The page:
Gadget

This content isn't available over encrypted connections yet.

Monday, 24 October 2011

Toowoomba half-marathon

Toowoomba half-marathon. 16 October 2011.
This run is for a good cause. The fees go to charity, good enough reason for me to get up early and drive one and one-half hours, to run a half-marathon. The start/finish line of the 30th Annual Toowoomba marathon event was at the USQ grounds. It was a bright sunny morning and ominously warming up to baking temps – in Baker Street.
I got to the race venue early enough. The marathon and ¾ marathon runs started at 0600h and already in full swing when I arrived. A coffee van serving hot drinks enticed me to a cappuccino.


After coffee, I had a little stretch before the start of the half-marathon at 0700h. Some of the marathoners blew past, on about a 40-45 minute first lap.
I don’t know how many entered the races but the finishers and results are listed in the TRR site as follows: Marathon 54, ¾ marathon 12, ½ marathon 89, 10 km run 77, for a total of 232.
There were runners there from South Pine Striders, Moreton Bay Road Runners, Gold Coast Runners Club, other clubs and from many other places around the world, including from the cool country of Mainit.
I can only describe what i went through in the half-marathon. Many other runners described their own races at the coolrunning forum. We started off at 0700h in the half-marathon and 10km runs. After just 2kms i could feel the humidity kick in. The route is all on street pavements or pathways. The choices are either the softer and less safe bitumen or the more shaded but harder concrete paths. Sometimes there is a bit of grass though usually uneven. Most runners alternated between the paths.
The race route comprised between one to four laps of a 10.55km loop incorporating the streets of Toowoomba. I got giddy in Darling Heights, where my sweat flowed like from a bucket. The flaming sun was stinging in Kearney Spring, and I went dry in the mouth in Toowoomba South.


The runners quickly spaced out into their places in the run. Four laps, three, two or one lap. This was the first race where I availed of fluids at all the drinks stops. Thankfully there were four water stations spaced at about 2.5kms. Even then the final few kilometres was a struggle. And instead of being wet with perspiration, I was actually quite dry from the heat and humidity.

From 0735h onward, runners trickled in to the finish line led by the 10km finishers followed by the top finishers in the other races. The 232 finishers would take about four hours, from the first place in the 10km to the last runner in the marathon, to cross the finish line. The race duration though is about 5.5hours from the start to the finish. After I finished, I saw an ambulance attending to a runner just a couple of hundred metres from the finish. I hope all's well with him/her.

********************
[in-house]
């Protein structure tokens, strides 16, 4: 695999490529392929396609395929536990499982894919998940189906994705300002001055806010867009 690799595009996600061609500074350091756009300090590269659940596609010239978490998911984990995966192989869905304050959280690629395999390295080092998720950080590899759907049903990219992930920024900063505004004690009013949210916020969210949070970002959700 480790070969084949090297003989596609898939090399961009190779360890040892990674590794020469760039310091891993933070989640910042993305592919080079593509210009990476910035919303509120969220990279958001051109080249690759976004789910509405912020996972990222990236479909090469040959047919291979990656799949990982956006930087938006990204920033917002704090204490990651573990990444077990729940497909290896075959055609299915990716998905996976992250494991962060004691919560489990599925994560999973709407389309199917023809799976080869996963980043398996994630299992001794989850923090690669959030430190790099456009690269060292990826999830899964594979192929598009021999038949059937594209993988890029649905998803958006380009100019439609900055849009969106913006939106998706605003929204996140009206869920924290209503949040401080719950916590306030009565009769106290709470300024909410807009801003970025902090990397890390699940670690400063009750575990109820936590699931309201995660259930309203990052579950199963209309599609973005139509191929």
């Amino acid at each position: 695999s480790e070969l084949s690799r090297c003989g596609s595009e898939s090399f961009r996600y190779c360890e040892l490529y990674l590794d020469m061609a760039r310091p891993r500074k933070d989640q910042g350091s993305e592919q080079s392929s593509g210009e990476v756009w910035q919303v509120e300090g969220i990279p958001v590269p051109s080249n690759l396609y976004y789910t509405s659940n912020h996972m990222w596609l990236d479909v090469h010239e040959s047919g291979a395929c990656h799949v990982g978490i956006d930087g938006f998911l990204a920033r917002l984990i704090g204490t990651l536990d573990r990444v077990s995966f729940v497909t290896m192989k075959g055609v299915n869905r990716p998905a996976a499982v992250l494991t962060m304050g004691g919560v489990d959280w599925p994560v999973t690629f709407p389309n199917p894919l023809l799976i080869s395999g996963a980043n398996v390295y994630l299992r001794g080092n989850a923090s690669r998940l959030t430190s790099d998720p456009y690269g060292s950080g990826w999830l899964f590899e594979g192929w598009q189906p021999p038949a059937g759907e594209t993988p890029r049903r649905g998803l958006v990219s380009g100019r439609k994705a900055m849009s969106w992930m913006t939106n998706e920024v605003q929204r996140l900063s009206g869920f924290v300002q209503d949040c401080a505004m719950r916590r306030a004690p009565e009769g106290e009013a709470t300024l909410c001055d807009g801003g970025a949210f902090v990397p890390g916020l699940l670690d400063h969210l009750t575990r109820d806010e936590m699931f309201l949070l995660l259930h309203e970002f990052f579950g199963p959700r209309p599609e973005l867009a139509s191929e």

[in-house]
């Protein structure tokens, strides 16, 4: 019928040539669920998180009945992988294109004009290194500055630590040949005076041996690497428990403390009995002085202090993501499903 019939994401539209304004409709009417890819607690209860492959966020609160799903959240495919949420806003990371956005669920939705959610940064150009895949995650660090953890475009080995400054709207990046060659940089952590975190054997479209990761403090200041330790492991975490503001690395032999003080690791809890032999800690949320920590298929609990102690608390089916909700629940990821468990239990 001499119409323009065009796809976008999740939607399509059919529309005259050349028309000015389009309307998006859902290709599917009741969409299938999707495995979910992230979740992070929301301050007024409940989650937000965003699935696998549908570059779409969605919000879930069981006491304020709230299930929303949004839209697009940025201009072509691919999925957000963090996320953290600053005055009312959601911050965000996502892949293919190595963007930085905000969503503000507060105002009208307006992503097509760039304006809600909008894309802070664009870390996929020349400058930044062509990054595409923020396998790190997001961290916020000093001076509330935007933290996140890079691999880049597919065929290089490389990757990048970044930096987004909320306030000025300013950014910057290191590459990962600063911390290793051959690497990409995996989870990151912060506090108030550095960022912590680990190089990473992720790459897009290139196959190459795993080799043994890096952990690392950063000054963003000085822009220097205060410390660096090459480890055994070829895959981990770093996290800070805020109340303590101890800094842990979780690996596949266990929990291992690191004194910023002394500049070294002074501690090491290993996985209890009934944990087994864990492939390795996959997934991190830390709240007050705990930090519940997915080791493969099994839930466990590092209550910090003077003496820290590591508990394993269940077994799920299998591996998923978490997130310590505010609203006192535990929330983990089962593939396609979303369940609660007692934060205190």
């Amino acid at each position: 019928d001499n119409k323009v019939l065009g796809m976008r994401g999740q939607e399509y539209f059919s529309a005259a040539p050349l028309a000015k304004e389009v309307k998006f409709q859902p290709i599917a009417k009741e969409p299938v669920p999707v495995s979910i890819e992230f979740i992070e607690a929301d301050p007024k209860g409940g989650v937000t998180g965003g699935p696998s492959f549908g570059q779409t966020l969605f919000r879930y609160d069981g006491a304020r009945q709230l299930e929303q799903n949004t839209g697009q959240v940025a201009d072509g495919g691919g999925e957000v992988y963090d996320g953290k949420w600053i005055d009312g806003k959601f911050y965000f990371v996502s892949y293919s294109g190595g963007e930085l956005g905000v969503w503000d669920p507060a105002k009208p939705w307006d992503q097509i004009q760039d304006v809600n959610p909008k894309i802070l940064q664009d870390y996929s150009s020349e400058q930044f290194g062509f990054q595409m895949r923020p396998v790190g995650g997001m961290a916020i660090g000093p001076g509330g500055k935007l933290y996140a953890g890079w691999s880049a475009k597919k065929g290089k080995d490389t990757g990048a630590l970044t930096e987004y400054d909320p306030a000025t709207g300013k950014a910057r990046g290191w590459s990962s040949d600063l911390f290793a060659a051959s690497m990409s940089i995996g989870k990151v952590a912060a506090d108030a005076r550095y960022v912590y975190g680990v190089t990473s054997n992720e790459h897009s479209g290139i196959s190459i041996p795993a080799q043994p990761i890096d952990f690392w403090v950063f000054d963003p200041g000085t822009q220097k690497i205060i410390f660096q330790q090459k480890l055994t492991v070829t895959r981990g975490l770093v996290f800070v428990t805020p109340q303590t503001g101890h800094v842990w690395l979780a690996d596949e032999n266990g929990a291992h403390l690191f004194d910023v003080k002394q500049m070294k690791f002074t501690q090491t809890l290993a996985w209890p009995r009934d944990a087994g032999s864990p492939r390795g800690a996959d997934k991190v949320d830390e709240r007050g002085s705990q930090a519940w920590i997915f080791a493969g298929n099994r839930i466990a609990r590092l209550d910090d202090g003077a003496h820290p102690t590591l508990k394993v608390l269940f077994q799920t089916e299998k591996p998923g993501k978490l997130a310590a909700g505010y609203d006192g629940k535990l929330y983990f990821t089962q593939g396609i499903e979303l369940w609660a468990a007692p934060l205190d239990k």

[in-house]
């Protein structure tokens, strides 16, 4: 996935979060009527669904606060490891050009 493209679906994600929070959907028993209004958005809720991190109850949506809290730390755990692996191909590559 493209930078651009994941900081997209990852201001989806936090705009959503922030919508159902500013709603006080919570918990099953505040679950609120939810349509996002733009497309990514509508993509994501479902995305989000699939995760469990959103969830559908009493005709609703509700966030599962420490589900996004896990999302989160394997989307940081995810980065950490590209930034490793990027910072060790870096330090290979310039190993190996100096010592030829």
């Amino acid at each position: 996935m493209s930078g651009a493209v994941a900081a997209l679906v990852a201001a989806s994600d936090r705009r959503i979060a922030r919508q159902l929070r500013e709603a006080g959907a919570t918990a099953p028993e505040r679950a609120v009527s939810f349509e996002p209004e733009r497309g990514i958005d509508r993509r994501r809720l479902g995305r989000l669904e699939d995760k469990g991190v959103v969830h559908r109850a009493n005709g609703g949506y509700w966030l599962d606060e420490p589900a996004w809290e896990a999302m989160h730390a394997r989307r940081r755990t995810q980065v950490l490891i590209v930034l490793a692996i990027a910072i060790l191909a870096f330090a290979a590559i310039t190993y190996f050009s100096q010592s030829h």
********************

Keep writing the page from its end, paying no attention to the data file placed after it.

Thanks to the Toowoomba Road Runners club for organising this event. And to all the club members, race officials, marshalls, volunteers and everyone else involved. Many of them would have been up and working on the event for much longer than the race duration. Great job all! Great event.
I would like to commend especially the lady volunteer at the water stall on corner of West and Stenner Streets who first of all directed me (before the face) to the registration tables, and then during the race kindly checked on me (I sat down for a couple of minutes to fix my foot pads and laces), and to see that I had sufficient water.

There is indeed a good future for the smaller, cheaper, friendlier provincial marathons in Australia, such as this event.

Toowoomba is a town I like visiting, and I've been visiting here in the last 21 years. This town is like Tabuk, on a plateau  in Kalinga, in my Cordillera homeland in the Philippines. I live in two worlds (the first and third :-)). Who says one can't live in the best of both? A university city, Toowoomba has developed into a regional centre for business and government services.
The city was in the news in January 2011 when a massive flash flood "Inland Tsunami" resulted in deaths and destruction in town, through the Lockyer Valley, and all the way to the east in Brisbane 125 kilometres away. Last year I came here for the flower carnival. I think that was the time of the 2010 ridge-to-ridge half-marathon, which I missed. I also skipped this year's R2R run, so for penance I came for this event, and to run Table Top Mountain.
On the way home I detoured off to Table Top Road to see Table Top Mountain. I was going to run (yeah?) up to the summit but from the roadend, it appeared to be in private property and offlimits. I did not have the time nor energy to find the access to the mountain, so I added another entry to my 2012 resolutions.